Weight gain, disrupted sleep, feeling tired and even depressed – these are all symptoms of an underactive thyroid. Are you one of the estimated one million undiagnosed Australians?
Hypothyroidism is a growing concern among Aussie women, so how do you know if you have it, and what can you do?
What Is hypothyroidism?
The Healthy Mummy checked in with The Australian Thyroid Foundation CEO Beverley Garside to get the latest information on this crippling condition.
“The thyroid gland makes thyroid hormones which controls your body’s growth and energy,” Beverley explains. “So your body has to have enough thyroid hormone to function. If your body is not making enough thyroid hormone your body slows down.”
Having an underactive thyroid or hypothyroidism, is like a car trying to drive a car without petrol, and it can make you feel really sick. Here are some of the symptoms:
- Weight gain and fluid retention
- Depression/low Mood
- Sleep disturbance
- Thinning of hair and eyebrows
- Increased sensitivity to cold
- Dry skin
- Poor concentration
- Muscle pain and weakness
- Enlarged thyroid (Goitre)
- Low libido/ decreased fertility
- Menstrual changes
It’s thought that so many women go undiagnosed because they simply put these symptoms down to being busy mums.
“Women in general just think, ‘oh, I’m doing too much or it’s my hormones’, they make an excuse for why they’ve got these symptoms. But in general your body slows down so you could become extra tired, become lethargic, you can’t concentrate, you get a fuzzy brain,” Beverley says.
“Because women have hormonal changes during their life, those hormonal changes can trigger it off.”
What Should You Do If You Have These Symptoms?
The Australian Thyroid Foundation says hypothyroidism is very often misdiagnosed, or ignored completely. The organisation recommends arming yourself with information before visiting your doctor.
“If you’re suspicious that you’ve got a thyroid disorder you need to be very proactive in getting your GP to listen to you.”
The foundation says thyroid disorders can be difficult to diagnose, so it recommends you ask your doctor for biochemical testing (serum TSH, T4, T3 and Thyroid Antibodies). You can also push for a thyroid ultrasound, which will determine if there are any abnormalities in the gland.
“If you’ve got a family history of thyroid disease, or you’ve got a family history of autoimmune disease then there’s two thyroid antibody tests that need to be looked at. As well as that you should look at the amount of thyroid hormone your thyroid is making and how your body is absorbing it.”
What foods should you eat/avoid if you have a thyroid disease?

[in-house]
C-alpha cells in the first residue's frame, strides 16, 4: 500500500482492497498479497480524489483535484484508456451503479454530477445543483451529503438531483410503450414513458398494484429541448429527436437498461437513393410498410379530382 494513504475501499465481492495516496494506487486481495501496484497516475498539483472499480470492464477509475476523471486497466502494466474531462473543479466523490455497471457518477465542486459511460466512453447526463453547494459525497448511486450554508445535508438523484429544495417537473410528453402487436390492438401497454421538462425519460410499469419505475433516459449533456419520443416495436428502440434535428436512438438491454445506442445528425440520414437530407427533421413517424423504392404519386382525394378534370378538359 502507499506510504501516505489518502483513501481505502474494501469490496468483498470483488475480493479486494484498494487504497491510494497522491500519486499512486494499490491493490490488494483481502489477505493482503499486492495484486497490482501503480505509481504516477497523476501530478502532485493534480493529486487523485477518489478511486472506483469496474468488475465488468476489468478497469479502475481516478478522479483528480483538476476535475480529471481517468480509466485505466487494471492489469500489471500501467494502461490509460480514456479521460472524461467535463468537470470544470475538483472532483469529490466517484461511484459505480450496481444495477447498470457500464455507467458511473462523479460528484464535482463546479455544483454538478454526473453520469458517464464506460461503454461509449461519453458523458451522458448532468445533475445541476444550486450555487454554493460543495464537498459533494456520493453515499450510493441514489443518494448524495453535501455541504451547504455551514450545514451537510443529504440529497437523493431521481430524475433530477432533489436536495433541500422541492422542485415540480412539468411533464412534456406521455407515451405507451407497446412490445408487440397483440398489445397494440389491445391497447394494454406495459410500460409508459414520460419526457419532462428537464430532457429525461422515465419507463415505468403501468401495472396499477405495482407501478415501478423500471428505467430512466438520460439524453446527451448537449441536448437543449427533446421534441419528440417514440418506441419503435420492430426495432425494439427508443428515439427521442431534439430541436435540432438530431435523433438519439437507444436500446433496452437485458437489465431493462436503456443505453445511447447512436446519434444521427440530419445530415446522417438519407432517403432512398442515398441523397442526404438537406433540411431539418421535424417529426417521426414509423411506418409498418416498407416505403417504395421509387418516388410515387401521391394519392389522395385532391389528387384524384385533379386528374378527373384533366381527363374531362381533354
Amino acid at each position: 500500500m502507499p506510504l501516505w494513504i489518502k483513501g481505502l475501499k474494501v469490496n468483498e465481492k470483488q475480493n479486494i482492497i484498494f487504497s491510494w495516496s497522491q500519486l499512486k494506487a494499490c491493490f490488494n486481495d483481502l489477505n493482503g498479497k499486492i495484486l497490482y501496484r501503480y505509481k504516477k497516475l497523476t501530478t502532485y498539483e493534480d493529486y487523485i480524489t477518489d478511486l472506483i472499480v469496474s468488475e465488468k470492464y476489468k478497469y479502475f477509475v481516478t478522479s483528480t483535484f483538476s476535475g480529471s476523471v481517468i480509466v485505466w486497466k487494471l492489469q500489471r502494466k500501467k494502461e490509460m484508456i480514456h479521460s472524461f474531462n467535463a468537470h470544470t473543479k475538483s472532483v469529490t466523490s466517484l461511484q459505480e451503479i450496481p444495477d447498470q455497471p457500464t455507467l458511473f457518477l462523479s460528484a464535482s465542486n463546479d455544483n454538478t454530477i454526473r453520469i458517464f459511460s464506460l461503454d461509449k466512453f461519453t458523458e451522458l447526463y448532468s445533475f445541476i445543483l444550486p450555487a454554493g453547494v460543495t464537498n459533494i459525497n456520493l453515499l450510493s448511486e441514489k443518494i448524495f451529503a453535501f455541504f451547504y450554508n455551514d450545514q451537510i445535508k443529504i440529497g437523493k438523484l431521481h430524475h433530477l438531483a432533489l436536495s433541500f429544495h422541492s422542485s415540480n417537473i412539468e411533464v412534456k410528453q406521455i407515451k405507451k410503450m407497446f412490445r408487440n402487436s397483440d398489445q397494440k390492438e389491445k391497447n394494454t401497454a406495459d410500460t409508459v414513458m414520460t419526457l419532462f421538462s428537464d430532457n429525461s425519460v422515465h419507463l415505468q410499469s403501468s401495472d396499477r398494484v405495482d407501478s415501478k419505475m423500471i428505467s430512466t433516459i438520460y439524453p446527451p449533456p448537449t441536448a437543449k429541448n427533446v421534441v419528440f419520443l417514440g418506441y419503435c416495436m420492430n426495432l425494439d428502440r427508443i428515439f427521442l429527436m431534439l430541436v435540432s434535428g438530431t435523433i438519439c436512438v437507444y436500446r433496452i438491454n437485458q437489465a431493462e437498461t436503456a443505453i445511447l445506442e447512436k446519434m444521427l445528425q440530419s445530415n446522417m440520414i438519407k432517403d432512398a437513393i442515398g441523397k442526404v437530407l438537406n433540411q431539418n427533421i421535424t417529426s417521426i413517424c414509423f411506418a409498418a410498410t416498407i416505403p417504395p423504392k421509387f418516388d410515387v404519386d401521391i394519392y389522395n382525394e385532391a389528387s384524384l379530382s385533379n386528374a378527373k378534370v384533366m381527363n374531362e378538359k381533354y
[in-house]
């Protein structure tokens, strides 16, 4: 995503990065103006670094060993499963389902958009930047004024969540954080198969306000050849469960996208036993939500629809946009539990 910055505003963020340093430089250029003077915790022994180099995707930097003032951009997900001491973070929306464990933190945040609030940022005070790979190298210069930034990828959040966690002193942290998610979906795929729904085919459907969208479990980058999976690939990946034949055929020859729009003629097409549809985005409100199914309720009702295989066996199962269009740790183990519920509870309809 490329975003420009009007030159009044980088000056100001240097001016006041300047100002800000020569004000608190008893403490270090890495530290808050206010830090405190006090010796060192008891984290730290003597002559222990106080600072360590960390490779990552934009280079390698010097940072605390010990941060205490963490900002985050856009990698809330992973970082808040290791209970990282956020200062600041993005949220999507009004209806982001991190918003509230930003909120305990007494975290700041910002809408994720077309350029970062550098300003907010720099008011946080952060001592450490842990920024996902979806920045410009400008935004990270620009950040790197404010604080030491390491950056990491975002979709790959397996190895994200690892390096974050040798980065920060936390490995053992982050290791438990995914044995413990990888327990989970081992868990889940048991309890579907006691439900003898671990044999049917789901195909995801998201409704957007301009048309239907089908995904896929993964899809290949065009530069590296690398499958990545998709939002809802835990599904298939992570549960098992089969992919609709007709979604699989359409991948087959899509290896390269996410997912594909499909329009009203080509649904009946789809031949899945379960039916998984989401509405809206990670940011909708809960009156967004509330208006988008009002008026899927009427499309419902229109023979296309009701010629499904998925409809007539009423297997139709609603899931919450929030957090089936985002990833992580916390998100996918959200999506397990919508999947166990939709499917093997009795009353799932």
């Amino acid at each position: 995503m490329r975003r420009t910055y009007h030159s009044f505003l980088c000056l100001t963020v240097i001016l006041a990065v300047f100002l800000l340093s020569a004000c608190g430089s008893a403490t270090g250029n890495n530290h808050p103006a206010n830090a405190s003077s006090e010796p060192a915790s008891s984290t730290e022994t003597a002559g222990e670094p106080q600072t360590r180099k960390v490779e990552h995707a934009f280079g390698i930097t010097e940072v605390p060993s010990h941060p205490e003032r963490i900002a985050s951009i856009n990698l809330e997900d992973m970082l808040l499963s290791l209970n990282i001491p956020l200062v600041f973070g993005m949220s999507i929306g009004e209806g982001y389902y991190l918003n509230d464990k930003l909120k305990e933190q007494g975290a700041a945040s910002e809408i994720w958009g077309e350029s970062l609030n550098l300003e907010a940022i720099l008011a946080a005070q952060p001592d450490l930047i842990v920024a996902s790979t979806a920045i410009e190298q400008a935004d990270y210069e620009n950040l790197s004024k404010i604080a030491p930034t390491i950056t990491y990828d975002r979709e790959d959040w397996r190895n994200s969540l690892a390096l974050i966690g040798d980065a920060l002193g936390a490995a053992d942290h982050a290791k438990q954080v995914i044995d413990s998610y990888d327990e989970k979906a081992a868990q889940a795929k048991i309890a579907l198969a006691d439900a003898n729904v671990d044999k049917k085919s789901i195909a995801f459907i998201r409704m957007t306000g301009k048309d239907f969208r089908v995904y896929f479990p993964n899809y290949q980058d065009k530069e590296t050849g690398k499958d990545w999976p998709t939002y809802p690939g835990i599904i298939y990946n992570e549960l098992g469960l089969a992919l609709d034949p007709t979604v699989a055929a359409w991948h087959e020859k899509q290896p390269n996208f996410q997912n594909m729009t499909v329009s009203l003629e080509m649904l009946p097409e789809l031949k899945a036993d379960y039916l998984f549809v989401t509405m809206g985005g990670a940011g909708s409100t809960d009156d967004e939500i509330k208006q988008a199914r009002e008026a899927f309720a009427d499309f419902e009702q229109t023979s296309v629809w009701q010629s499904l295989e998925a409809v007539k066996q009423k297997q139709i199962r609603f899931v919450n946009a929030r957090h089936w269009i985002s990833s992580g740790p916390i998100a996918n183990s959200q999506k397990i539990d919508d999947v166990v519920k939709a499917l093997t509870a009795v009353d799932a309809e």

Nutritionist Samantha Gemmell tells The Healthy Mummy certain nutrients and foods can help your body deal with thyroid disease, including:
Iodine – “Most people know that iodine is good for the thyroid, but aren’t sure why,” Samantha explains. “Iodine is the building block for your thyroid hormones. The easiest way to include it is by consuming seaweed. If you don’t love sushi, why not grind up some kelp and sprinkle it over salads for a salty crunch?”
Selenium – “Another one of the critical nutrients for thyroid health. Selenium is a natural antioxidant. In fact, it’s currently being studied as a potential treatment for autoimmune thyroid conditions. Eating enough selenium is simple – just a few Brazil nuts a day will get you a daily
dose. Don’t go too crazy though – excess selenium can be bad for your body.”
Zinc – “Making thyroid hormone is only half the battle. A lot of people have issues with converting the thyroid hormone into its active form. This is where zinc is critical. Zinc can be found in healthy amounts in seafood, eggs and meat. If you’re plant-based, you should be munching away on pumpkin seeds daily, and possibly consulting a health practitioner about supplementation.”
Vitamin A – “Cooking plant foods, such as carrots, in a fat source will greatly enhance the levels that you absorb. You can also get true vitamin A through animal sources such as butter, liver and egg yolks.”
When it comes to what food to avoid, at the top of Samantha’s list is excess caffeine and alcohol: “Anything that depletes the body of nutrients is going to worsen the problem at hand,” she explains.
High GI foods should also be kept in check, because keeping blood sugar levels steady helps keep your energy levels up. Finally processed foods are also on the avoid list.
“Fake food is not food, it’s a food-like product. When you’re healing your thyroid, you want to have nutrient-dense foods 90 per cent of the time. Processed foods aren’t just empty, they can even drain the nutrients already in your body.”
More information can be found at The Australian Thyroid Foundation.
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